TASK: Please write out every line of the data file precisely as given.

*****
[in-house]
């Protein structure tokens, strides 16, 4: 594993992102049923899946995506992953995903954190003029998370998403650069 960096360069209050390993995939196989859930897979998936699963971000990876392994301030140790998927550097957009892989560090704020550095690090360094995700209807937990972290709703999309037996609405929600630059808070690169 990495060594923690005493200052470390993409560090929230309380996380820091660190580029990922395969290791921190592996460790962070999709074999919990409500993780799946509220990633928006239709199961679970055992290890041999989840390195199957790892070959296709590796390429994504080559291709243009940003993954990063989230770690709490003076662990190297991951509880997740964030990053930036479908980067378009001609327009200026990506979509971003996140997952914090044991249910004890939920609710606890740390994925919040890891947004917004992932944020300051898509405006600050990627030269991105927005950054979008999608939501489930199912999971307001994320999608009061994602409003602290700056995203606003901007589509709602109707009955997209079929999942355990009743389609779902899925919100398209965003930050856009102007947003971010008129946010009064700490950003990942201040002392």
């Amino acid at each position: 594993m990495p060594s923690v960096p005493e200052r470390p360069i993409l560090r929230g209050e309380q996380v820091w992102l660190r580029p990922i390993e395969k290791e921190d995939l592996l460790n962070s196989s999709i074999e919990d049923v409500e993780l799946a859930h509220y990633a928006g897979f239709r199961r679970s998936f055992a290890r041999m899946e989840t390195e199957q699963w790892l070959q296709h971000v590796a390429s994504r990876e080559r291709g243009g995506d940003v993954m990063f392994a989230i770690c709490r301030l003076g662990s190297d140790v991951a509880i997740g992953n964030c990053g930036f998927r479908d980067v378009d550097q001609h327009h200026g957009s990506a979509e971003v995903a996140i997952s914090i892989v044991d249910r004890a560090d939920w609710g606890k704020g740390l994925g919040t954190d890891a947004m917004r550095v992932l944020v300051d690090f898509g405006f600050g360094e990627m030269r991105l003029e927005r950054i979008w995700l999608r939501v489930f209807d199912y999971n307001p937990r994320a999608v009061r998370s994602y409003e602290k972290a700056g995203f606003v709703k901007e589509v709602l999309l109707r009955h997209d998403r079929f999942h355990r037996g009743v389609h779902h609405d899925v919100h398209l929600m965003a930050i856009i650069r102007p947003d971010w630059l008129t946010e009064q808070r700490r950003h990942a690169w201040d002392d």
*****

[in-house]
């Protein structure tokens, strides 16, 4: 594993992102049923899946995506992953995903954190003029998370998403650069 960096360069209050390993995939196989859930897979998936699963971000990876392994301030140790998927550097957009892989560090704020550095690090360094995700209807937990972290709703999309037996609405929600630059808070690169 990495060594923690005493200052470390993409560090929230309380996380820091660190580029990922395969290791921190592996460790962070999709074999919990409500993780799946509220990633928006239709199961679970055992290890041999989840390195199957790892070959296709590796390429994504080559291709243009940003993954990063989230770690709490003076662990190297991951509880997740964030990053930036479908980067378009001609327009200026990506979509971003996140997952914090044991249910004890939920609710606890740390994925919040890891947004917004992932944020300051898509405006600050990627030269991105927005950054979008999608939501489930199912999971307001994320999608009061994602409003602290700056995203606003901007589509709602109707009955997209079929999942355990009743389609779902899925919100398209965003930050856009102007947003971010008129946010009064700490950003990942201040002392």
């Amino acid at each position: 594993m990495p060594s923690v960096p005493e200052r470390p360069i993409l560090r929230g209050e309380q996380v820091w992102l660190r580029p990922i390993e395969k290791e921190d995939l592996l460790n962070s196989s999709i074999e919990d049923v409500e993780l799946a859930h509220y990633a928006g897979f239709r199961r679970s998936f055992a290890r041999m899946e989840t390195e199957q699963w790892l070959q296709h971000v590796a390429s994504r990876e080559r291709g243009g995506d940003v993954m990063f392994a989230i770690c709490r301030l003076g662990s190297d140790v991951a509880i997740g992953n964030c990053g930036f998927r479908d980067v378009d550097q001609h327009h200026g957009s990506a979509e971003v995903a996140i997952s914090i892989v044991d249910r004890a560090d939920w609710g606890k704020g740390l994925g919040t954190d890891a947004m917004r550095v992932l944020v300051d690090f898509g405006f600050g360094e990627m030269r991105l003029e927005r950054i979008w995700l999608r939501v489930f209807d199912y999971n307001p937990r994320a999608v009061r998370s994602y409003e602290k972290a700056g995203f606003v709703k901007e589509v709602l999309l109707r009955h997209d998403r079929f999942h355990r037996g009743v389609h779902h609405d899925v919100h398209l929600m965003a930050i856009i650069r102007p947003d971010w630059l008129t946010e009064q808070r700490r950003h990942a690169w201040d002392d």